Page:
[Linux-aus] question without notice

Brenda Aynsley bpa at iss.net.au
Fri Nov 9 18:18:00 EST 2012

On 09/11/12 17:23, Mike Carden wrote:
> Brenda,
> What does "Professional Certification" mean to you in this context? Are
> you referring to University degrees? Industry certs like CCNA, MCSE or
> LPI? Membership of professional associations like IEEE or ACS?

I am seeking a discussion on what it means to you rather than to me Mike.

I realise from the discussion so far that I may need to clarify what I 
am wanting.

It's really about how the FOSS practitioner can establish their bona 
fides to the marketplace.

I was just looking at the Red Hat Certified Engineer blurb at 
http://au.redhat.com/training/certifications/rhce/ and in particular the 
benefits to holding the RHCE which they say are:

Benefits to earning a Red Hat certification:

     Recognition in the industry
     Increased customer confidence
     Proof of knowledge and skills
     Certification verification tool for employers
     Use of the certification logo on business cards
     Ability to access multiple Red Hat Certificated Professional online 
communities (like Facebook and LinkedIn)
  ... and other things which are not relevant to this discussion.

And that's for those who choose a Red Hat path, so I am simply saying 
what in general, non brand specific, would a professional practitioner 
need in order to establish their bona fides to any company they wanted 
to work for, for any client whose business they are touting for or for 
potential colleagues they might want to impress or work with.

I note that wikipedia at https://en.wikipedia.org/wiki/Professional 
talks about:

The main criteria for professionals include the following:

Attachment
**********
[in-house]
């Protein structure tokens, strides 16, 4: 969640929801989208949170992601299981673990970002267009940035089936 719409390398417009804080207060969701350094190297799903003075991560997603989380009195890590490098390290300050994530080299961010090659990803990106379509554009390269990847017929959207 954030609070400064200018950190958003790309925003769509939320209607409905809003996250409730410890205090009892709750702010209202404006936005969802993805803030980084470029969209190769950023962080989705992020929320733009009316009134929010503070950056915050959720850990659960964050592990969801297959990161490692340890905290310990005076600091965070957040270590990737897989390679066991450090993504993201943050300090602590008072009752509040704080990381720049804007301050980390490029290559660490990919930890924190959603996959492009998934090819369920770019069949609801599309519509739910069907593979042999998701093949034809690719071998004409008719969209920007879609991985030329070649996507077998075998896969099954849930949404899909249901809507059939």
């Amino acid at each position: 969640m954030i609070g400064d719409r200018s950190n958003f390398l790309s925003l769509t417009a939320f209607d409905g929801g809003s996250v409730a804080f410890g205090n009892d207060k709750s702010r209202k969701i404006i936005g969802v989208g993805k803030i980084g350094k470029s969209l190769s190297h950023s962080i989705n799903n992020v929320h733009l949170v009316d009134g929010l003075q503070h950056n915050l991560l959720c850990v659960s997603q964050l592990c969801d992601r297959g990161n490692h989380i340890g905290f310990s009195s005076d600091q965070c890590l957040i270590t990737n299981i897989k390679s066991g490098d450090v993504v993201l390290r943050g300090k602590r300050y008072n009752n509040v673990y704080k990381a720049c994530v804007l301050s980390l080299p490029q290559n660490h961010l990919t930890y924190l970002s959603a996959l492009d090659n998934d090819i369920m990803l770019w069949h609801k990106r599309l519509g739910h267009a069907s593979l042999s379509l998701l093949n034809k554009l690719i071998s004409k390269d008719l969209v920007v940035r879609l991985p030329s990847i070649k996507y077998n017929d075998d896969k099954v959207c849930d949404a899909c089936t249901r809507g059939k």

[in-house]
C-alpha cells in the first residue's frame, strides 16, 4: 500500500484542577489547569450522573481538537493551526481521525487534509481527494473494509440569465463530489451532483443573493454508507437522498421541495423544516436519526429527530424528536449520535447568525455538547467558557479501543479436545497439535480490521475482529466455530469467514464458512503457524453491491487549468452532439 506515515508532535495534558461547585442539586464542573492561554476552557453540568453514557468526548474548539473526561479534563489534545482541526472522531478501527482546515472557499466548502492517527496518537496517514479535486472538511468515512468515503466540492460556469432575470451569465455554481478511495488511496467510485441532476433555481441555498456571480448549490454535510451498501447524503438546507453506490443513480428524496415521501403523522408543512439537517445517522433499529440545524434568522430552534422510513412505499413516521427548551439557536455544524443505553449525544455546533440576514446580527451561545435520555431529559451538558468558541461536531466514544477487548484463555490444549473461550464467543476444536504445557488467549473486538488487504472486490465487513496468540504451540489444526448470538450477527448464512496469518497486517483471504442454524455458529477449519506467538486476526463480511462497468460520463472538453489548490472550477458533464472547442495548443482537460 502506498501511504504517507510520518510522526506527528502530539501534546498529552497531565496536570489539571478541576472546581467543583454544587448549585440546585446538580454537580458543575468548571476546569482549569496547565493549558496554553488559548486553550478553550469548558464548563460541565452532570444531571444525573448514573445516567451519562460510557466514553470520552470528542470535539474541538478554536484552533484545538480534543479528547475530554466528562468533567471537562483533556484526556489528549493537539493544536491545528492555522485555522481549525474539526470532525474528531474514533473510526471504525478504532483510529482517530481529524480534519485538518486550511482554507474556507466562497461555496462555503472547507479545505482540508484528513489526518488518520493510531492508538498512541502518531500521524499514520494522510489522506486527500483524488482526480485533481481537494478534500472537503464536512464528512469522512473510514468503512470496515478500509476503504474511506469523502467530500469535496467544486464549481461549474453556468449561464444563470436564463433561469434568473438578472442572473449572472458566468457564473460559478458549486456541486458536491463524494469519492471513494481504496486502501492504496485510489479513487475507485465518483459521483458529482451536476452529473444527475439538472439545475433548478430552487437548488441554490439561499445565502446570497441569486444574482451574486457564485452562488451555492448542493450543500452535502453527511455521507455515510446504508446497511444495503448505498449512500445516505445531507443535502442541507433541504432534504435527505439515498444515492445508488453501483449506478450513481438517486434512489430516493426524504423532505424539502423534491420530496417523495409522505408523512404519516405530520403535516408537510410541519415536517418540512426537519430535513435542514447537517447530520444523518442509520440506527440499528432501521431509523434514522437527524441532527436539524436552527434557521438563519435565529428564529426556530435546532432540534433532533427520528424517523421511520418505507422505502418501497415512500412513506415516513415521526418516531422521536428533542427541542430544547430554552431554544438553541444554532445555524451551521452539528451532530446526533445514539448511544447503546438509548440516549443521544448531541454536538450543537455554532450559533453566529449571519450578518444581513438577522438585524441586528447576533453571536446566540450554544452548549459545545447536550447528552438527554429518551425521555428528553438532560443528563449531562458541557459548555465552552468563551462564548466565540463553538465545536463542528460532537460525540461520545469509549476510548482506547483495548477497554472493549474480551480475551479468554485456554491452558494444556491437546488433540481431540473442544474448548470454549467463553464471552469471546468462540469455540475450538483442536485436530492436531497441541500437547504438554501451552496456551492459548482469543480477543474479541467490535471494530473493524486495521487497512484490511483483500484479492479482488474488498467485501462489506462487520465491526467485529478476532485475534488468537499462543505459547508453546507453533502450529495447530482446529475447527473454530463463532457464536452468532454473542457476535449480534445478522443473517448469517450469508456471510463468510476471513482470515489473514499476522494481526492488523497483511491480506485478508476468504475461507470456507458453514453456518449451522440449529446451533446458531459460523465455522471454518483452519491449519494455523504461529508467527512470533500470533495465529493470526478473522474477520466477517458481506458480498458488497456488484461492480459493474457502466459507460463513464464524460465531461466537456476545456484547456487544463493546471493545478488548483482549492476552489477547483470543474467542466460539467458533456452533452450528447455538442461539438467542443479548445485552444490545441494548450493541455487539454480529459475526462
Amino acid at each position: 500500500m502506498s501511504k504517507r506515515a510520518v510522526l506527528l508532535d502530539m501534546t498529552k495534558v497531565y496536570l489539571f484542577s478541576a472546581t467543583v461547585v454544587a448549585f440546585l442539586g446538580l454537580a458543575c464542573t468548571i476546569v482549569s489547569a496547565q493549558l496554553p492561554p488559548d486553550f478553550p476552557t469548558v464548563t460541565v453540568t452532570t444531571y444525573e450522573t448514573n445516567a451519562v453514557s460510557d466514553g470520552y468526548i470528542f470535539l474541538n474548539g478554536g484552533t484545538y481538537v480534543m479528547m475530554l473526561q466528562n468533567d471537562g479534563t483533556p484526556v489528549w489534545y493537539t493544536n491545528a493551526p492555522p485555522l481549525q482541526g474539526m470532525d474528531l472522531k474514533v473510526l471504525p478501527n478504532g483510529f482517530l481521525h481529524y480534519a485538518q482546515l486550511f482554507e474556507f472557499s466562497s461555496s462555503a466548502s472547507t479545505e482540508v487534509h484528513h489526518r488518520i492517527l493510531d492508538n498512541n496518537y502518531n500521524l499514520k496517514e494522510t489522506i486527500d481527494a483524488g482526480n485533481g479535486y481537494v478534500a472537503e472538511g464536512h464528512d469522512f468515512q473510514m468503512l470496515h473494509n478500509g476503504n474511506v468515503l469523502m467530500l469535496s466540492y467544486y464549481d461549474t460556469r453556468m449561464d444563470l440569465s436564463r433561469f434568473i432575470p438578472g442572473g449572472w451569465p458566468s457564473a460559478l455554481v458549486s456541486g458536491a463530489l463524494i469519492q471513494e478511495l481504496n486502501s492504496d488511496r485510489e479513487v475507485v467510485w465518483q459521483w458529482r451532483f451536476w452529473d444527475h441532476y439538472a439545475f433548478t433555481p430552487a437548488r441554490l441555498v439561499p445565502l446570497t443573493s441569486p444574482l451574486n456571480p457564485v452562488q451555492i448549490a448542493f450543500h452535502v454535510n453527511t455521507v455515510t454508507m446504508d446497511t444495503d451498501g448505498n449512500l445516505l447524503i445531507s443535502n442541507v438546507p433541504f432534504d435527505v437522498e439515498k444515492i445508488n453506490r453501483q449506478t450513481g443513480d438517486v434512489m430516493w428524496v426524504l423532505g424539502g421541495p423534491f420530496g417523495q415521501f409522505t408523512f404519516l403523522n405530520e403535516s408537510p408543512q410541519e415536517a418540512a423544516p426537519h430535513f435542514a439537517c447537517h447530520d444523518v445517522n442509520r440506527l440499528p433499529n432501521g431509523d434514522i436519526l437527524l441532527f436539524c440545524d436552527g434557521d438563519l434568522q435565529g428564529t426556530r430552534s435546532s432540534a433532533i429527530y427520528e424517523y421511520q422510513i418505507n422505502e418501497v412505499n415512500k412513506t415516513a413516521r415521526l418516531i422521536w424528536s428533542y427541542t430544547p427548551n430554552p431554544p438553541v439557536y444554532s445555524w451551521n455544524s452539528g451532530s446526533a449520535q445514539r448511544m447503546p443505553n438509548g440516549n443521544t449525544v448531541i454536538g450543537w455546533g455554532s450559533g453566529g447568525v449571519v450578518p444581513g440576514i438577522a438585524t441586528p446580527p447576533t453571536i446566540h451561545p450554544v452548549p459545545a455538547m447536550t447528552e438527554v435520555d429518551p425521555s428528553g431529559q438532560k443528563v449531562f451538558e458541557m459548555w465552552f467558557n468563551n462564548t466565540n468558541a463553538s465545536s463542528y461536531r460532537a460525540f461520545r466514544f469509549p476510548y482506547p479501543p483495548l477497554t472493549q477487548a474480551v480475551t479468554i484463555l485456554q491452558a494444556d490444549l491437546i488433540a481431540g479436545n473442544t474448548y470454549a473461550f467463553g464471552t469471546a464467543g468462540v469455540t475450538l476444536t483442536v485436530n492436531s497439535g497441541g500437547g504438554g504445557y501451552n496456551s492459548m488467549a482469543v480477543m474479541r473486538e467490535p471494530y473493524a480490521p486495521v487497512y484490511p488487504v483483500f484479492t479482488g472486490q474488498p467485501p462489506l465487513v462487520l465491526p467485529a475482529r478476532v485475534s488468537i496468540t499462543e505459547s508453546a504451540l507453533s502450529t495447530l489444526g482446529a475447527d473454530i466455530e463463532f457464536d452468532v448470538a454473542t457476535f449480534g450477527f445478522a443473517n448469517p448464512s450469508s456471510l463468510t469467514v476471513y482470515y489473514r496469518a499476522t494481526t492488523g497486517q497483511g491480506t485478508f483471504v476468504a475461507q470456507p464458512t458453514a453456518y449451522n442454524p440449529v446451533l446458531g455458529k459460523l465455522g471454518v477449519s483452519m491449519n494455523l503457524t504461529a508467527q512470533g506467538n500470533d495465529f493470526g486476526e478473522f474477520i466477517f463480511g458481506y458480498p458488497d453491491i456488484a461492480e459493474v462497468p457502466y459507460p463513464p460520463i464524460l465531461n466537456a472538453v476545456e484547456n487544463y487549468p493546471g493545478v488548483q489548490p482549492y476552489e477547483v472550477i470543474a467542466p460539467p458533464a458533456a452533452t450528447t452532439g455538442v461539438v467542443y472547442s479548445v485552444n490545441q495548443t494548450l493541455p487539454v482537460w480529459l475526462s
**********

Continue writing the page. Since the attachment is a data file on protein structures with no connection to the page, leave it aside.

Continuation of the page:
Expert and specialized knowledge in field which one is practicing 
     Excellent manual/practical and literary skills in relation to 
     High quality work in (examples): creations, products, services, 
presentations, consultancy, primary/other research, administrative, 
marketing, photography or other work endeavours.
     A high standard of professional ethics, behaviour and work 
activities while carrying out one's profession (as an employee, 
self-employed person, career, enterprise, business, company, or 
partnership/associate/colleague, etc.). The professional owes a higher 
duty to a client, often a privilege of confidentiality, as well as a 
duty not to abandon the client just because he or she may not be able to 
pay or remunerate the professional. Often the professional is required 
to put the interest of the client ahead of his own interests.
     Reasonable work morale and motivation. Having interest and desire 
to do a job well as holding positive attitude towards the profession are 
important elements in attaining a high level of professionalism.
     Appropriate treatment of relationships with colleagues. 
Consideration should be shown to elderly, junior or inexperienced 
colleagues, as well as those with special needs. An example must be set 
to perpetuate the attitude of one's business without doing it harm.
     A professional is an expert who is a master in a specific field.

How close is that definition to being the criteria that we could use to 
judge a FOSS practitioner?  What's missing? What's irrelevant? How would 
sole traders demonstrate some of the ones lower down on the list, if 
that was thought necessary?

Does this help clarify?


Brenda Aynsley, FACS CP, ACS Honorary Life Member
Chair IFIP International Professional Practice Partnership (IP3) 2011-13
Honorary Secretary SA Branch ACS
Chairman SA Committee The Pearcey Foundation Inc
Director Oz Business Partners http://www.ozbusinesspartners.com/
Mobile:+61(0)412 662 988 || Skype/Yahoo/Twitter: baynsley
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